I really enjoyed the first book in this series, so I was excited to read the second one, but I have to say I was disappointed.
Shadowplay abandons the...moreI really enjoyed the first book in this series, so I was excited to read the second one, but I have to say I was disappointed.
Shadowplay abandons the circus setting that I found so interesting in the first book. Instead of Micah continuing to learn the trapeze, he finds himself living with a magician and studying to be an illusionist. He'll probably end up with a musician in the next book and learn to play the lute or something, since picking up new skills seems to be pretty easy for him.
Long portions of the book are spent describing the magic acts Micah sees and performs in, and for me they just stopped the action entirely. Also stopping the forward momentum of the narrative were the numerous flashbacks to the long-forgotten past of their ancestors.
Then there's the whole political unrest angle. Lam is already juggling a lot of fantasy elements here (ooh, maybe Micah will learn to juggle next!) -- mysterious ancestors, dueling magicians, telepathy and magical powers -- not to mention Micah's gender identity/sexuality; she doesn't quite manage to do all these aspects justice. The class/social issues don't feel integrated into the story enough to be of interest. Maybe it will all come together in the next book, which I do intend to read, but this one just seems all over the place.(less)
With apologies to Mr. Afrika, since this is an autobiographical novel, I have to say I found the characters in this book utterly unsympathetic. Consid...moreWith apologies to Mr. Afrika, since this is an autobiographical novel, I have to say I found the characters in this book utterly unsympathetic. Considering the time period, homophobia is to be expected, but the sheer amount of gay panic and denial is exhausting. (less)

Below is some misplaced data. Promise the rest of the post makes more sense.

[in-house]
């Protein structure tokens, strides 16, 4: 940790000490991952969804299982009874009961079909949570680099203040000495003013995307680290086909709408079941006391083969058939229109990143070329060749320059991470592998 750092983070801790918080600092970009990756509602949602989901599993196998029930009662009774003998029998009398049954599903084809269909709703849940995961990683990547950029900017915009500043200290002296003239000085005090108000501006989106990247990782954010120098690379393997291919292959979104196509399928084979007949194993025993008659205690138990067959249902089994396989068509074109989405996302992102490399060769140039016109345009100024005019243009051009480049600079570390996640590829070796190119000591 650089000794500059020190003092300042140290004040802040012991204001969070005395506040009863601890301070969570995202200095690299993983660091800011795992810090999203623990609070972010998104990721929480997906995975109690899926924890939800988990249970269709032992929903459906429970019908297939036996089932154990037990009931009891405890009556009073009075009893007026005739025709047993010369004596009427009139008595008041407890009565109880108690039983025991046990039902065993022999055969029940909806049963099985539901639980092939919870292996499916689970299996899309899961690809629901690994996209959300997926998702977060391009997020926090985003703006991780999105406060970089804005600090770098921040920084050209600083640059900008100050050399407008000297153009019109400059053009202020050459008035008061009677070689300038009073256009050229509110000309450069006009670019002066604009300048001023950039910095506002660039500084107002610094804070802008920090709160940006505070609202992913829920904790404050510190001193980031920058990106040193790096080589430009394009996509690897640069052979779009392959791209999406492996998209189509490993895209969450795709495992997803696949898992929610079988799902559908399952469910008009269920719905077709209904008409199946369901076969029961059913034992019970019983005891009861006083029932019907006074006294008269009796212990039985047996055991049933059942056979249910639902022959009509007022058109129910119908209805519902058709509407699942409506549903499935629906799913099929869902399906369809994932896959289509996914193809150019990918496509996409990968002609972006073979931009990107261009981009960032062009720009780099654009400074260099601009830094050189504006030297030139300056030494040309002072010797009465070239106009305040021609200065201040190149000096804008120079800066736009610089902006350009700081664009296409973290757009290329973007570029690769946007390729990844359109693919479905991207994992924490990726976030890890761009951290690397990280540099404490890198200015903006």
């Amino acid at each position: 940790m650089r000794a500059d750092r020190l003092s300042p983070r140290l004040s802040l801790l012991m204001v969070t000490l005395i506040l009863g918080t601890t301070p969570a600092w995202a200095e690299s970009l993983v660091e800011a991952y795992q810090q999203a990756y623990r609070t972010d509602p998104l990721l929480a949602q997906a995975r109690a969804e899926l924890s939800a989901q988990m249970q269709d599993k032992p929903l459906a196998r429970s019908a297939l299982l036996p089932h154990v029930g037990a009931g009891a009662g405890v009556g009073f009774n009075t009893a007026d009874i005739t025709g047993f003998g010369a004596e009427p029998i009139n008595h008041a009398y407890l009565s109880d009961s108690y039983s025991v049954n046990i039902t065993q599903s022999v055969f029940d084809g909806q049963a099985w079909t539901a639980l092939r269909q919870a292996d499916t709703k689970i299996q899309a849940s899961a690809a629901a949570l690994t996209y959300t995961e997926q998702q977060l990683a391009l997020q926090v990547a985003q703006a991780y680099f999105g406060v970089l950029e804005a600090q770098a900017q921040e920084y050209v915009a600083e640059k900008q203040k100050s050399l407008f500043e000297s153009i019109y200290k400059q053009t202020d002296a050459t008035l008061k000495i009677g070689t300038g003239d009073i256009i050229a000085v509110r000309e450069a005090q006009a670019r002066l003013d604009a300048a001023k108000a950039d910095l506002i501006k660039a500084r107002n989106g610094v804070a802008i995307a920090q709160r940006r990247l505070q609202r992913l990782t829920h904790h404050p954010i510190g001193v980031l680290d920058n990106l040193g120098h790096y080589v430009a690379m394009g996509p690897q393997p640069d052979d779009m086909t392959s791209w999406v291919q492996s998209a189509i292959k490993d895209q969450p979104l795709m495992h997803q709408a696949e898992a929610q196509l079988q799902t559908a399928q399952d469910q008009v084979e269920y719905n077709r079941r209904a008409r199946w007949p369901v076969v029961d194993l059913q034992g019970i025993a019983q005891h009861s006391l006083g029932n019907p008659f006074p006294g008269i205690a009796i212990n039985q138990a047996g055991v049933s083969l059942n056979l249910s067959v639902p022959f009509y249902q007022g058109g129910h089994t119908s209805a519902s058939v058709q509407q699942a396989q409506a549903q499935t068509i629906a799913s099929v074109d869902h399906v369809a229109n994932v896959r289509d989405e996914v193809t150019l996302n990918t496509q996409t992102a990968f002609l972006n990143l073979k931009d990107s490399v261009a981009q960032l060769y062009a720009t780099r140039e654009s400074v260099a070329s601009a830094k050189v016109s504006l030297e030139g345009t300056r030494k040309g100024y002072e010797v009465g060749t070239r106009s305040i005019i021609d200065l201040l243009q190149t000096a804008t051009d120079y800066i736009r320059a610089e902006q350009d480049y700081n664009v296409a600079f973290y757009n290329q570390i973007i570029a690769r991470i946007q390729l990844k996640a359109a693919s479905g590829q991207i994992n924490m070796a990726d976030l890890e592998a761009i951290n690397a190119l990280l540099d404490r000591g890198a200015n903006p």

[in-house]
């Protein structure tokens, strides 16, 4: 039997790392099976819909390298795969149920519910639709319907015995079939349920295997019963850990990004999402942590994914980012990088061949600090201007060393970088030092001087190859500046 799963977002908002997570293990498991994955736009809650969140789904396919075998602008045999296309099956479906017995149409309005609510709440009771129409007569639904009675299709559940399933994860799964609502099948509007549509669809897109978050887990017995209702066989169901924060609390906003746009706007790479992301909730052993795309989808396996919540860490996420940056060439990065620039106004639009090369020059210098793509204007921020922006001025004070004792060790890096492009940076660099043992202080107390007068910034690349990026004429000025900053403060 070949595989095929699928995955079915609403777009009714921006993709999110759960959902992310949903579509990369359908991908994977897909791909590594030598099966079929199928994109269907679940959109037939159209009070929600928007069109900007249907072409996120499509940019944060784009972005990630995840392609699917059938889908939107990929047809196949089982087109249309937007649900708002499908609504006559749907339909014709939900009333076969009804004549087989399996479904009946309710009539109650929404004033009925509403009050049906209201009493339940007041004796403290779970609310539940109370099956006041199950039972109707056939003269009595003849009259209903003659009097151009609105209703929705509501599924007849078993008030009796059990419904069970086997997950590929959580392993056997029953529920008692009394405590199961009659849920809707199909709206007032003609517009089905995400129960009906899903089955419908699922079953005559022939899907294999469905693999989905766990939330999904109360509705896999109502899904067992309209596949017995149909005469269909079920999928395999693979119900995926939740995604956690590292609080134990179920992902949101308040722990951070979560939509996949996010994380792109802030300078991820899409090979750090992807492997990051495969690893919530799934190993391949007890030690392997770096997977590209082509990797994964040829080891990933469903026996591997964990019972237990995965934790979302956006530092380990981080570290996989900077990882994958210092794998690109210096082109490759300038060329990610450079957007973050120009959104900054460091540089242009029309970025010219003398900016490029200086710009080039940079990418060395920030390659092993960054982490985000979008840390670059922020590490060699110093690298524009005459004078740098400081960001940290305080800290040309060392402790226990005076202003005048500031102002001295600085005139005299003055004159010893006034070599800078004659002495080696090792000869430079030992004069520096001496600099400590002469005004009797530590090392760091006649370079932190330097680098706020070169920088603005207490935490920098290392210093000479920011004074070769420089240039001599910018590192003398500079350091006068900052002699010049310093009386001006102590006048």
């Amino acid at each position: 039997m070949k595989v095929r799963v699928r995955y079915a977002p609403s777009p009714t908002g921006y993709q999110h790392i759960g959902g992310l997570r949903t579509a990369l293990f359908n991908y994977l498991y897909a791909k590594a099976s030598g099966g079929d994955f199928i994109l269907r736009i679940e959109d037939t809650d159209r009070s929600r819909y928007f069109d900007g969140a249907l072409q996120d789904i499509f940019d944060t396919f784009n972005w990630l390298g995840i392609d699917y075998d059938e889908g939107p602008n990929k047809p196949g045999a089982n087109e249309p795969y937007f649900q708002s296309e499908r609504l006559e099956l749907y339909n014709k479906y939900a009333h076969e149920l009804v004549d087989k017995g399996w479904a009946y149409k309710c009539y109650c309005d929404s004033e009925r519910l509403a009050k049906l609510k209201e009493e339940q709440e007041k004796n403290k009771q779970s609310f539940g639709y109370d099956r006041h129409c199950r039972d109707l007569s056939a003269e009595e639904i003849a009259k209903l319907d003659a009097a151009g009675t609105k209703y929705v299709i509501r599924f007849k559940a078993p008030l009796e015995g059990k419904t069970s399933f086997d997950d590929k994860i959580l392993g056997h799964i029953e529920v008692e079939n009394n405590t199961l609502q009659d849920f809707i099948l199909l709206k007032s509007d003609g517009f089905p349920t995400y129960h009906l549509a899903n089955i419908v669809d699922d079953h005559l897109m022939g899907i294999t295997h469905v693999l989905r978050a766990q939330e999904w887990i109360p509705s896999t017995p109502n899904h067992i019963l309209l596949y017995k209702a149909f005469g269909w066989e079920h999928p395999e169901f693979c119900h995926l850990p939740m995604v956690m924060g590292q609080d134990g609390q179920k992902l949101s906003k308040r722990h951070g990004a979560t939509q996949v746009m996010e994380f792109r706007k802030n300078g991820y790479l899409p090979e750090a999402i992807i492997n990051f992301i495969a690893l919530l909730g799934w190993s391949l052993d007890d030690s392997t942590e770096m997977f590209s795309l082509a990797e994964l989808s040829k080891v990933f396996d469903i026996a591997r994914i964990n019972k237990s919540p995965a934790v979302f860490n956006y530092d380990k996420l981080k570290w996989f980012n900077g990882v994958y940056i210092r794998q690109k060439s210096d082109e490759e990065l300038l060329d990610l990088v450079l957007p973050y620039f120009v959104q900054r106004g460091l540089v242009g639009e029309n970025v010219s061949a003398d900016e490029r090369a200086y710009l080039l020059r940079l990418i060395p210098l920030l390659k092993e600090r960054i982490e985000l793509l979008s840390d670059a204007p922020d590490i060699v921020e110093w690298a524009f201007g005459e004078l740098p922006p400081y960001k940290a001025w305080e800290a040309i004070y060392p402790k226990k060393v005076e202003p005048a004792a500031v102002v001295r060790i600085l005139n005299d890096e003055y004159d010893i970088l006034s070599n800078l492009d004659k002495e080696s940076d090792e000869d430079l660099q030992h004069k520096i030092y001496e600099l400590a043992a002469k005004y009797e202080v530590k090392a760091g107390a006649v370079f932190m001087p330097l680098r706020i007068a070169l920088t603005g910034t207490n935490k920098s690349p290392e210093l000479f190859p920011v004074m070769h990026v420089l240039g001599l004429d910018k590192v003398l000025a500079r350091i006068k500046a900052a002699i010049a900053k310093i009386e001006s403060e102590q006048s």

My feelings about this book are lukewarm at best. For me, it just didn't have the emotional impact Moyes was going for, and certainly not that of Me B...moreMy feelings about this book are lukewarm at best. For me, it just didn't have the emotional impact Moyes was going for, and certainly not that of Me Before You.
Skimming through other reviews, it seems most readers prefer the parts of the dual narrative set during WWI. But I couldn't bring myself to care about Sophie, the perfect, feisty heroine who daringly defies the Germans, brings food to the poor, pines for her annoying husband, and captivates the Kommandant with her unassuming beauty, all while being shunned by the town.
We're meant to admire her spirit and her loyalty, but she just felt too perfect. And I didn't care if she was reunited with her husband, a self-absorbed painter; their relationship is shown only in flashbacks, and just isn't very appealing to me. Sophie is his idealized muse, who of course spends all her time making sure he can CREATE. She continually credits him with the strong person she's become, but all he ever does is tell her how beautiful she is. Well, except the scene where he shows her how to be free and wild by dancing in public!
The story line set in the present wasn't that much better. It hinges on a very contrived romance and a legal case about art ownership that supposedly captures the public's attention so much as to inspire riots. I don't know anyone who cares that much about stolen art and war reparations that much. (less)
First I want to say that I think it's great that Open Road Media is publishing digital editions of so many out-of-print and backlist titles. That may...moreFirst I want to say that I think it's great that Open Road Media is publishing digital editions of so many out-of-print and backlist titles. That may be the best thing about ebooks - being able to read books that have long been unavailable.